Like a plane traveling swiftly through the sky, Notre Dame Prep should have cruised its way to victory.
Quarterback Derek Elsholz took a deep breath ahead of the first snap of the game at Apollo High School. The stadium went quiet, and Elsholz’ crisp clap was heard throughout. He retreated into the pocket and threw over the middle into the hands of the opposing linebacker.
After the first possession of the game, it was clear the passing game had hit turbulence.
Notre Dame entered the game undefeated at 3-0, against a struggling Apollo team sitting at 1-2. Though Notre Dame prevailed in a 35-21 victory, the first half struggles remained the story for the Saints. “We had a lot of unnecessary errors in the first half,” said head coach George Prelock, who added, “it cost us a lot.”
Through the first three games of the season, Notre Dame has scored a combined 48 points in the first half, which is substantially less than their 90 points in the second half of games.
Prelock acknowledged the focus they have put on trying to piece together a good start but believes the slow start and strong finish the team has displayed this year is a testament to their patience and conditioning, rather than a weakness in their game.
Following the early interception, the game plan for Notre Dame appeared to change. Switching from a pass first offense to handing the ball off to tight end JD Roberts or running back Dominick Mastro on what seemed to be every possession.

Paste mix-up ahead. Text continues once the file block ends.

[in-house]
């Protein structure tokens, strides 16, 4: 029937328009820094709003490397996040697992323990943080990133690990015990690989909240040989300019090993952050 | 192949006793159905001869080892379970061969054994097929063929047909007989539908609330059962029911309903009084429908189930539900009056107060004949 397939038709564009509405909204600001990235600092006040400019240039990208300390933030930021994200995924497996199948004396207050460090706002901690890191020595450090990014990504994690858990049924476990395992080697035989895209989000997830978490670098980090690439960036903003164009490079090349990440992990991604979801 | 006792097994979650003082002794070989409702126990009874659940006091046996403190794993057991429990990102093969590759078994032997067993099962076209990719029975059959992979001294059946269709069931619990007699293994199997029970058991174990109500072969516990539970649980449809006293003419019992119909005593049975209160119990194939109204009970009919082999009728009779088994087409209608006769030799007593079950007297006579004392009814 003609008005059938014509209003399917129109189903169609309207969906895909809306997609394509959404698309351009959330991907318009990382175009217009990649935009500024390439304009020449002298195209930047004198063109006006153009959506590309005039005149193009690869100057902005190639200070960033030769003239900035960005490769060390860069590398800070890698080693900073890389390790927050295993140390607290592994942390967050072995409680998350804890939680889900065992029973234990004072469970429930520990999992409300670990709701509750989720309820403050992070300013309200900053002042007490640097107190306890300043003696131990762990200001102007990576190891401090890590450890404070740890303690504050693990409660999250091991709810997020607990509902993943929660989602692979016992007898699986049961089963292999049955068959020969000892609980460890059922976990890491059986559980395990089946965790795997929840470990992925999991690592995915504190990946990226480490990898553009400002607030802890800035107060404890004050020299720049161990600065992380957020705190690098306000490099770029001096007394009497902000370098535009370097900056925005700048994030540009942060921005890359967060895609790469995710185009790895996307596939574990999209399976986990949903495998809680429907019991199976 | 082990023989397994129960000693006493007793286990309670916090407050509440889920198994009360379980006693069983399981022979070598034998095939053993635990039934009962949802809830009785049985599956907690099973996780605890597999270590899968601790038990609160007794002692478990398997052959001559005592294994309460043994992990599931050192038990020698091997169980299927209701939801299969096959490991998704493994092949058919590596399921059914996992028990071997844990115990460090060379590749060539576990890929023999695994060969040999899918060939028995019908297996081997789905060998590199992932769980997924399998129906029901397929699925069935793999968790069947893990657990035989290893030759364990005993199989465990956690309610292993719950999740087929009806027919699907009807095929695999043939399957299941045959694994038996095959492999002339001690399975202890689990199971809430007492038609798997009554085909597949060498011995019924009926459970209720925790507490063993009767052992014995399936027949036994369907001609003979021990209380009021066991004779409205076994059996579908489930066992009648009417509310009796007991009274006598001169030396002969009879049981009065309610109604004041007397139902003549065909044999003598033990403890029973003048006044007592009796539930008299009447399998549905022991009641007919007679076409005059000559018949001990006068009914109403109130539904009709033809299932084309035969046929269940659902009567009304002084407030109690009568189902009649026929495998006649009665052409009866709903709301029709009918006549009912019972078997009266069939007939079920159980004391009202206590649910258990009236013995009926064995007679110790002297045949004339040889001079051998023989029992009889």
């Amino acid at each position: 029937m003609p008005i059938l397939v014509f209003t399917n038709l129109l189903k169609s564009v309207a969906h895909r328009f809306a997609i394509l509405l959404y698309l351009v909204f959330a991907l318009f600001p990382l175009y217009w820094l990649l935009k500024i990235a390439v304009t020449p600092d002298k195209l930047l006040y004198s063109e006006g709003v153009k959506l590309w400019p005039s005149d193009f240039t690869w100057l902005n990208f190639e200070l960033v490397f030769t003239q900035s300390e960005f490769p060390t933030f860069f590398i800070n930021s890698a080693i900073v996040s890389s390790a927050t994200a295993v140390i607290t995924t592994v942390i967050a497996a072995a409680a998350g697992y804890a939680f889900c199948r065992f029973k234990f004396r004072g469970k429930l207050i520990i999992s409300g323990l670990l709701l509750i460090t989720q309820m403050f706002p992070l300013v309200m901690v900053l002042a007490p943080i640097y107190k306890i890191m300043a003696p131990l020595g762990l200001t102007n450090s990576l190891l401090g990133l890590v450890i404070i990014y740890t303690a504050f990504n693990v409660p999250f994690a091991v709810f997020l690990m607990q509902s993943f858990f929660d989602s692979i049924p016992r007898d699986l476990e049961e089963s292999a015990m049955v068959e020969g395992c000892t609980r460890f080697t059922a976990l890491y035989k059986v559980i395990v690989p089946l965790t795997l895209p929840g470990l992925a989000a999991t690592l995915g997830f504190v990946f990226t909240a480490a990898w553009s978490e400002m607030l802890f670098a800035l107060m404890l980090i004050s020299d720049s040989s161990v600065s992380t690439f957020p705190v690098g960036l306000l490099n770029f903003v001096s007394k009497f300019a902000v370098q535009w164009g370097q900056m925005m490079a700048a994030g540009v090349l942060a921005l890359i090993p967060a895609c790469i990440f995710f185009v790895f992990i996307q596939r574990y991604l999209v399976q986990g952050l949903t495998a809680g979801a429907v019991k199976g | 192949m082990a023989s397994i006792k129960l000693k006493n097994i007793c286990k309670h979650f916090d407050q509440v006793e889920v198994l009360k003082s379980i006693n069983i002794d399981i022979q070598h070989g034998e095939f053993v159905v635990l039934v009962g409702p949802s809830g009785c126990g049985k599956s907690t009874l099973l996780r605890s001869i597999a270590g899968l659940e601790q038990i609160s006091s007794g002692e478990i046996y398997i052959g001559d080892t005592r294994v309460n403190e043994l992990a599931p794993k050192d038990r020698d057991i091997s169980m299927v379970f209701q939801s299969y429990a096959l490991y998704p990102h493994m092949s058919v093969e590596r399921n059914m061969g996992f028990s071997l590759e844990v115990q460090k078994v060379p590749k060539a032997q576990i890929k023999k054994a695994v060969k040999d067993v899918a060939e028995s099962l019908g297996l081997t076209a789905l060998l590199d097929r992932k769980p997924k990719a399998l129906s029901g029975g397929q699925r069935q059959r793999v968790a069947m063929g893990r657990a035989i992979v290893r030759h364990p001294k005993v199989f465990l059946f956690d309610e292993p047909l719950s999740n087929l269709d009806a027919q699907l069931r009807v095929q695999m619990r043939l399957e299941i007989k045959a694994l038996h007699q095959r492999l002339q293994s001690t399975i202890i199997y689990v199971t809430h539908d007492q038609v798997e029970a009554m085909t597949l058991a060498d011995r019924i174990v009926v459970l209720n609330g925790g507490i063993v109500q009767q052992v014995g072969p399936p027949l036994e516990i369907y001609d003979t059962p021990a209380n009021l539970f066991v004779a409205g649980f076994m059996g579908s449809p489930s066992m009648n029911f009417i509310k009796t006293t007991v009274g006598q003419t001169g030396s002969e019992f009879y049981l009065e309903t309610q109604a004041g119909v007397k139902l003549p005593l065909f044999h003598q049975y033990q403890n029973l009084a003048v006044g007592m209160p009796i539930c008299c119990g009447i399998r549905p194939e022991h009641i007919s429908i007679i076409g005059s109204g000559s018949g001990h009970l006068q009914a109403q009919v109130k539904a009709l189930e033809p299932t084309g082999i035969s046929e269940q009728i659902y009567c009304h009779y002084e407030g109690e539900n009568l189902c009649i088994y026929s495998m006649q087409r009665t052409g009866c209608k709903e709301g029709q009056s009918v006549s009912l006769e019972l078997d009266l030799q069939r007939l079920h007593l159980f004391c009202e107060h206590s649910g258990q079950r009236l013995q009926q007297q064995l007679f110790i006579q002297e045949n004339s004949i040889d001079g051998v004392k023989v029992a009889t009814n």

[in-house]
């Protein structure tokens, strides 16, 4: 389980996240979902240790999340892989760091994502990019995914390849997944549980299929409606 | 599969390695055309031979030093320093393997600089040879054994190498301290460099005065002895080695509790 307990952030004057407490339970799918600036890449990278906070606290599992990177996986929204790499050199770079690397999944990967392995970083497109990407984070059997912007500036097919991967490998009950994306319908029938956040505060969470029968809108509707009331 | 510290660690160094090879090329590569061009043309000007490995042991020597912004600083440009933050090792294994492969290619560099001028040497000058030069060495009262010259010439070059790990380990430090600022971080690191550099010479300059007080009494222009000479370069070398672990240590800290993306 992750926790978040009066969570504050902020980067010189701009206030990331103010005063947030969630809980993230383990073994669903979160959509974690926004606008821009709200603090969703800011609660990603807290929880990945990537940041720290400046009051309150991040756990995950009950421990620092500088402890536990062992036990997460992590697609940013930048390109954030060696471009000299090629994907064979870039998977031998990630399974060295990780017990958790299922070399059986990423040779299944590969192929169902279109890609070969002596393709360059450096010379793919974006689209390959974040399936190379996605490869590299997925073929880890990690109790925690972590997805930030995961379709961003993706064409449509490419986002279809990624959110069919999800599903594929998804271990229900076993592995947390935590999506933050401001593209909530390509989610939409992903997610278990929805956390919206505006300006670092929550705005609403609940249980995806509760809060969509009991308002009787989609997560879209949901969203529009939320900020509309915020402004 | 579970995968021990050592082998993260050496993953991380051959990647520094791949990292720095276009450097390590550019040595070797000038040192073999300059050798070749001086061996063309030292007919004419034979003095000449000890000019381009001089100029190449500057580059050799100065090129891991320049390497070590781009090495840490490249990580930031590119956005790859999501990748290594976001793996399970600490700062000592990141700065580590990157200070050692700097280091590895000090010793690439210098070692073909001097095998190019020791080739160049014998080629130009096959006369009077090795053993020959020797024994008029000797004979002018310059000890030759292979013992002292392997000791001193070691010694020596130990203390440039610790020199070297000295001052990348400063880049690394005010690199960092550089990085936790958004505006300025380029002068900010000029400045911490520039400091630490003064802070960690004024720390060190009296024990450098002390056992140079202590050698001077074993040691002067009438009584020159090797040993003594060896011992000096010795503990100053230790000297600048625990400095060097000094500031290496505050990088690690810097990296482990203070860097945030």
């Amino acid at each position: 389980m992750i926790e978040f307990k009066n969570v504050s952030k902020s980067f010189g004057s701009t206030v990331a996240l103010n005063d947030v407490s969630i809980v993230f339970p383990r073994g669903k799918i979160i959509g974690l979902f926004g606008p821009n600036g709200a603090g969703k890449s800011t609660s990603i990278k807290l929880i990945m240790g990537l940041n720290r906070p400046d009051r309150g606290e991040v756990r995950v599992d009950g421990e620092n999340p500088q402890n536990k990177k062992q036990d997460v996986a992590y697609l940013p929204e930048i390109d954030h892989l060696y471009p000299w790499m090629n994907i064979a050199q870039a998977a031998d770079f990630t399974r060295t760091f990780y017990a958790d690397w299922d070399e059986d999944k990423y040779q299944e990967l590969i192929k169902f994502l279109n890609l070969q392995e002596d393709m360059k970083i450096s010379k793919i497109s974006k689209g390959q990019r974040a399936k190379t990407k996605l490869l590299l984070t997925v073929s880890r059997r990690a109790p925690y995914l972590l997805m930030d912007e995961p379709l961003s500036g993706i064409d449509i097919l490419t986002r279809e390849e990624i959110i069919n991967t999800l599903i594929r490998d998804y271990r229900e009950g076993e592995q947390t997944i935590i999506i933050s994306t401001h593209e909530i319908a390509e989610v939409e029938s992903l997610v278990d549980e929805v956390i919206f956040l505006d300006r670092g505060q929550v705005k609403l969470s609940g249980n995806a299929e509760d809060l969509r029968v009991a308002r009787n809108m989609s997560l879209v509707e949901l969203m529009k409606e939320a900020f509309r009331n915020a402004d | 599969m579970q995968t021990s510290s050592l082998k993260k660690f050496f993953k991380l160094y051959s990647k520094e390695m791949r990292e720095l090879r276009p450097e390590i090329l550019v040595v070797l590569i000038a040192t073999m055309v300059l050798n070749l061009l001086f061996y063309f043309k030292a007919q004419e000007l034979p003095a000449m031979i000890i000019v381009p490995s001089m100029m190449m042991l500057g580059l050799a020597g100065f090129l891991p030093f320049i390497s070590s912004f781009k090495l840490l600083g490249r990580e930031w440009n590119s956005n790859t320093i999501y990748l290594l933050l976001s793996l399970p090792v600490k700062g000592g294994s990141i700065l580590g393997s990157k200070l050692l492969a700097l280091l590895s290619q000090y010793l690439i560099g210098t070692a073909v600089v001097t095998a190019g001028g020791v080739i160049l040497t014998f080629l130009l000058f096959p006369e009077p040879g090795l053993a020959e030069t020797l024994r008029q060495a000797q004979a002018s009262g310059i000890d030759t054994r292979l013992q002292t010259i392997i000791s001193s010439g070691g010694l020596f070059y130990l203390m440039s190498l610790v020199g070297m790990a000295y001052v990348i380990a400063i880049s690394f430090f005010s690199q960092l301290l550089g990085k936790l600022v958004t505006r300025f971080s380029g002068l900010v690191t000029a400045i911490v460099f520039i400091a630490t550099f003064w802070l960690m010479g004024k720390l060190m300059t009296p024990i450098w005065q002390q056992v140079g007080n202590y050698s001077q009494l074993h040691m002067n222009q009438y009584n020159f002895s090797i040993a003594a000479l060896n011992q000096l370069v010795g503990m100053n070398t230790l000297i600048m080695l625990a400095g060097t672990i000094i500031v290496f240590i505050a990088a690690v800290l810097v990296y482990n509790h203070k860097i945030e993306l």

“We saw some things from the defense and when you are able to run the ball, there’s no need to outsmart yourself,” said Prelock. The strategy to keep their offense simple paid off for the Saints. Coming out of halftime tied at 7, Notre Dame exploded for 28 points in the second half. With the majority of the rushing coming from the legs of Elsholz, Roberts and Mastro.
“We just focused on the task at hand and maintained our composure,” Prelock said of the ability to overcome the slow start.
Although Notre Dame erupted for four touchdowns in the second half, it was far from smooth sailing. “We had too many penalties and missed coverage on defense…that hurts late in a game,” Prelock said. The penalties Prelock alludes to are the 3 consecutive penalties the Saints took on Apollo’s last possession in the final minutes of the game. However, the resiliency of Notre Dame pulled through once again.
Apart from the slow start, penalties and miscues, Prelock never fails to recognize what he has been most proud to see from the team, “The kids are resilient…and that has shown through the first couple games.”
While Prelock sees the team’s slow start as a testament to their character, he understands next week against Desert Mountain High School they will have to play a clean game from kick off. Despite his appreciation for the Saints resiliency, he’d rather be on top early.
“Trust me, I’d rather not have the slow starts…it’s not good for my heart.”
Chase Drieberg is a sports journalism major at Arizona State University's Walter Cronkite School of Journalism covering Notre Dame Prep athletics.